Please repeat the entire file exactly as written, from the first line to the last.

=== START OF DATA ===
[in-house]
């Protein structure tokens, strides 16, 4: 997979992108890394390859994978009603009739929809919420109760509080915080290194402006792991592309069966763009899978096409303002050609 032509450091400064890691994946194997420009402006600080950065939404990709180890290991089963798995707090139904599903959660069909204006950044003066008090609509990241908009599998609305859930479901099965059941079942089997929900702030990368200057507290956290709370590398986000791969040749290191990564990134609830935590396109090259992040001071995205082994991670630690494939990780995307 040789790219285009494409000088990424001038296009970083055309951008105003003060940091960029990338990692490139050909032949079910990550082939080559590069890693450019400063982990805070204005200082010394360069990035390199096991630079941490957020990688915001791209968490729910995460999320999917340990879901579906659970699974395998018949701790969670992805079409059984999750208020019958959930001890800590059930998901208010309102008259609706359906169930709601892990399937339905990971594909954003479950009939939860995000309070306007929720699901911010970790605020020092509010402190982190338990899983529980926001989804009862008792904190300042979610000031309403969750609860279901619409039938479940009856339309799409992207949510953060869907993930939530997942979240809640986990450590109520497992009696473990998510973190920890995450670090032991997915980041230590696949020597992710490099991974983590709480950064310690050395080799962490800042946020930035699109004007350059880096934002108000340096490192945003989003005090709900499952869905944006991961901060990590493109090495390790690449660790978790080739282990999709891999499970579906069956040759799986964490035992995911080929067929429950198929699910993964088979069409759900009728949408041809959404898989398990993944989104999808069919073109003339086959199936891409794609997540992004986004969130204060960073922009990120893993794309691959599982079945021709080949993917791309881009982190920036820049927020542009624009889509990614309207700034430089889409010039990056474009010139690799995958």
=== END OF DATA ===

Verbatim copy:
[in-house]
């Protein structure tokens, strides 16, 4: 997979992108890394390859994978009603009739929809919420109760509080915080290194402006792991592309069966763009899978096409303002050609 032509450091400064890691994946194997420009402006600080950065939404990709180890290991089963798995707090139904599903959660069909204006950044003066008090609509990241908009599998609305859930479901099965059941079942089997929900702030990368200057507290956290709370590398986000791969040749290191990564990134609830935590396109090259992040001071995205082994991670630690494939990780995307 040789790219285009494409000088990424001038296009970083055309951008105003003060940091960029990338990692490139050909032949079910990550082939080559590069890693450019400063982990805070204005200082010394360069990035390199096991630079941490957020990688915001791209968490729910995460999320999917340990879901579906659970699974395998018949701790969670992805079409059984999750208020019958959930001890800590059930998901208010309102008259609706359906169930709601892990399937339905990971594909954003479950009939939860995000309070306007929720699901911010970790605020020092509010402190982190338990899983529980926001989804009862008792904190300042979610000031309403969750609860279901619409039938479940009856339309799409992207949510953060869907993930939530997942979240809640986990450590109520497992009696473990998510973190920890995450670090032991997915980041230590696949020597992710490099991974983590709480950064310690050395080799962490800042946020930035699109004007350059880096934002108000340096490192945003989003005090709900499952869905944006991961901060990590493109090495390790690449660790978790080739282990999709891999499970579906069956040759799986964490035992995911080929067929429950198929699910993964088979069409759900009728949408041809959404898989398990993944989104999808069919073109003339086959199936891409794609997540992004986004969130204060960073922009990120893993794309691959599982079945021709080949993917791309881009982190920036820049927020542009624009889509990614309207700034430089889409010039990056474009010139690799995958």